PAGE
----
Are you buying their time or capturing their hearts today

You can buy people’s time. It’s up for sale. Employees agree to work or perform a task if you pay them a certain amount of money.

However, that’s a very short-sighted approach to motivation and leadership. That’s throwing an awful lot of money, creativity and productivity out the window because you’re not tapping into those employees’ hearts.

Great leaders (and even parents) know that. They know when they capture people’s hearts, the results are off-the-charts better.

So how can you capture the hearts of people you’re leading, or working with, or even living with? Of course, that would take at least a book and a seminar to answer the question in depth, but here are a few things you can do for starters.

 

 

 

► 1. Take a climate assessment.

 

In other words, is your workplace positive or negative? Does it attract or repel people? Does it turn people on or turn people off?

As I tell my audiences, when all the barriers are removed, watch which way the people run.

 

A few years ago, the former Secretary of Education, Dr. William Bennett, was asked a question by a 7th grader. He asked, “How can you tell a good country from a bad one?” Bennett replied, “I apply the ‘gate’ test. When the gates of a country are open, watch which way the people run. Do they run into the country or out of the country?”

I thought it was an excellent question that got an excellent response. And I think the same question could be applied to your organization. If your people were exposed to other job opportunities and if all other things were equal, would they stay with you or would they leave you?

The answer will tell you if you’ve got a positive or negative work environment. The answer will tell you if you’re just buying their time or capturing their hearts.

► 2. Recognize the cost of not capturing their hearts.

 

Positive work environments are important because negative work environments drive your best people away. And it costs 1½ to 2 times a person’s yearly salary to replace an employee and get a new person up to speed. In other words, you have to pay for such things as advertising, recruitment, background checks, interviews, orientation, and training when good people flee your “gates.”

And there are some hidden costs in the loss of intellectual capital when an experienced person leaves and mistakes are made by the new inexperienced person. There’s the disruption of teamwork and a variety of service problems — all of which can lead to lost customers. Quite simply, you can’t afford to have a work environment where you are simply buying people’s time instead of capturing their hearts.

The good news is you’re not stuck if your work environment needs some extra umph. It can be changed. I know. I do that all the time in organizations where I speak. That’s why one of my more popular programs is The Power of Partnership: 7 Keys to Better Relationships and Greater Teamwork.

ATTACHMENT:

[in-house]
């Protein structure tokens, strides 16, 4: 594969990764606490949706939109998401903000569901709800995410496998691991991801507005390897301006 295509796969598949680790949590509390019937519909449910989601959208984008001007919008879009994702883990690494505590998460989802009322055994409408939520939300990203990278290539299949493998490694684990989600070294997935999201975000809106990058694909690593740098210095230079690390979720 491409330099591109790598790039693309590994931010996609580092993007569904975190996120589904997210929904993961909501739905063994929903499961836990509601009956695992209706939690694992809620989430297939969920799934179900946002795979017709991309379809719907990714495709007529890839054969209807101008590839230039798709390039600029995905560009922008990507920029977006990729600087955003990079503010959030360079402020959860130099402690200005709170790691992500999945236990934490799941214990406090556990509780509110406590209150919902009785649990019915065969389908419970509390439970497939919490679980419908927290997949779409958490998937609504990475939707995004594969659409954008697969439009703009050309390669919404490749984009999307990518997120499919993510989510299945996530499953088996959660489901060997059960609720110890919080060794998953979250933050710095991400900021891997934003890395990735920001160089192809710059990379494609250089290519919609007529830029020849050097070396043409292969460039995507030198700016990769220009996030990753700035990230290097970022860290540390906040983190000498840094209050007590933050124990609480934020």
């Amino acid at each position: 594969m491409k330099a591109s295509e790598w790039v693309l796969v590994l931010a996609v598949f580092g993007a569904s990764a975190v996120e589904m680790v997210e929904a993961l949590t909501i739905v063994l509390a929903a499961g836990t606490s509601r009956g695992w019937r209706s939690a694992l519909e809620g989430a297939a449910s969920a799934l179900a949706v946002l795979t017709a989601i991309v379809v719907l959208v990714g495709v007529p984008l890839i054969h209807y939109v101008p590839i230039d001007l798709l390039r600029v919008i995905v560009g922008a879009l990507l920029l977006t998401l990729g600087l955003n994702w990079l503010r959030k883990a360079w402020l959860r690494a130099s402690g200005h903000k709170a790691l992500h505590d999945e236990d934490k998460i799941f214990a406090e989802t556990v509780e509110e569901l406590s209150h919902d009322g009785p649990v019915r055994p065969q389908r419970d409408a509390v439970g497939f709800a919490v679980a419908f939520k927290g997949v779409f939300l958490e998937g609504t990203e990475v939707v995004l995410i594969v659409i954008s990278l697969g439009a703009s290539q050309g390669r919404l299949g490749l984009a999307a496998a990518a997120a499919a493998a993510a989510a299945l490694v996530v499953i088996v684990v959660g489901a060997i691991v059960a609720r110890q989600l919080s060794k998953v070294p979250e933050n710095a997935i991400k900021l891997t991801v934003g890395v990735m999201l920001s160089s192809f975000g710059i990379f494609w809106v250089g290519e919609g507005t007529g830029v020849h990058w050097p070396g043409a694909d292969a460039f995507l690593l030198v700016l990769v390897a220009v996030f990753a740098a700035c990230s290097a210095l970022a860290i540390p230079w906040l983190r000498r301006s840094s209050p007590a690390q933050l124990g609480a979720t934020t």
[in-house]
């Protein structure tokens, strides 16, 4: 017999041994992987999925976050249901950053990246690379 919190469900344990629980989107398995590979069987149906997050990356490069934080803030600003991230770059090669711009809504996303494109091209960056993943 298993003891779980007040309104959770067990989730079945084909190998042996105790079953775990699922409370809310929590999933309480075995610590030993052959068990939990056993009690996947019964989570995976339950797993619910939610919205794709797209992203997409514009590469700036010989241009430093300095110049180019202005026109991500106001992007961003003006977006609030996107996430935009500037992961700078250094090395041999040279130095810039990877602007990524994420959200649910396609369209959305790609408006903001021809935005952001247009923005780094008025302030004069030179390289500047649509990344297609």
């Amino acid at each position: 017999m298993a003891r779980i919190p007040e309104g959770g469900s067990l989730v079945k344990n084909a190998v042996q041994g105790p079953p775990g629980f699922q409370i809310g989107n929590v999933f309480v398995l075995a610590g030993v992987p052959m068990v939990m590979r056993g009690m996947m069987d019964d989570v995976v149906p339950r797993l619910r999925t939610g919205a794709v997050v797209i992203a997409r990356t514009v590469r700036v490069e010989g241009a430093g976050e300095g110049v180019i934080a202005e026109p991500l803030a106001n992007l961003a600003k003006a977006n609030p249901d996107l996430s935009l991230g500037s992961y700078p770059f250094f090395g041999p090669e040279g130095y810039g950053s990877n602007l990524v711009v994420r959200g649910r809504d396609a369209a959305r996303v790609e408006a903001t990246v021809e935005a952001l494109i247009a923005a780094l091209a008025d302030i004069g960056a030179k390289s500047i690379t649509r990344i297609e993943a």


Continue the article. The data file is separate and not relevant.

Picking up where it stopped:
In fact, David G. Lewis wrote to tell me: “My wife came home this evening and couldn’t wait to tell me about your seminar. She thought you were AWESOME and gave you fives all across the board. Now you’d have to know my wife to know that fives all across the board means that next to the 2nd coming of Christ you’re the next best thing! Heck, she doesn’t even give me fives across the board.”

To capture more of people’s hearts, you could…

► 3. Put a greater emphasis on well days

 

Only 50% of those who call in sick are actually sick — physically sick. They’re just sick of work or have “more important things to do.”

Part of the problem may be the fact that many organizations reward negative sickness while they punish positive health. In other words, people actually get paid for not working.

Now hold on a minute. Before you get all hot, bothered, and angry at me, I’m NOT suggesting that companies remove sick days. I’m not suggesting we go back to the days of worker abuse. Not at all.

I’m simply saying that it might make sense to put a greater emphasis on wellness. An organization might reward people for perfect attendance over a period of time. They could put all the “winners’ names” into a drawing for a bigger prize. It would make things a bit fairer for those people who never get sick and never get to use their sick days.

Or give your employees the privilege of using a “sick day” as a “call-in-well day.” The employee could call in and say, “I’d love to come to work today, but I’m feeling so mighty good that I’m calling in well. I won’t be there, but I’ll see you tomorrow, brighter and fresher than ever.”

Or try this.

► 4. Encourage fun.

 

As a speaker in hundreds of organizations over the years, I listen carefully to what people are talking about. I’ve noticed that one of the most common complaints has not changed one bit in twenty-five years. The complaint is, “The fun is gone. What happened to the way things used to be at work?”

That tells me you can capture people’s hearts by making sure they’re having more fun as they work. That’s not exactly rocket science but still HUGELY important and powerful stuff to know and practice.

No one ever said work couldn’t be fun or shouldn’t be fun. Quite the opposite. There’s lots of evidence that highly successful organizations are also fun organizations.

So do some things — just for the fun of it. Jerry Greenfield, co-founder of Ben & Jerry’s ice cream, is the self-proclaimed “Master of Joy.” His mission is “the relentless pursuit of joy in the workplace.” Whether it’s a “Clash Dressing Day” or a “Third Shift Italian Meal and Music Event,” they’re determined to have fun and make money at Ben and Jerry’s. It’s not a bad combination.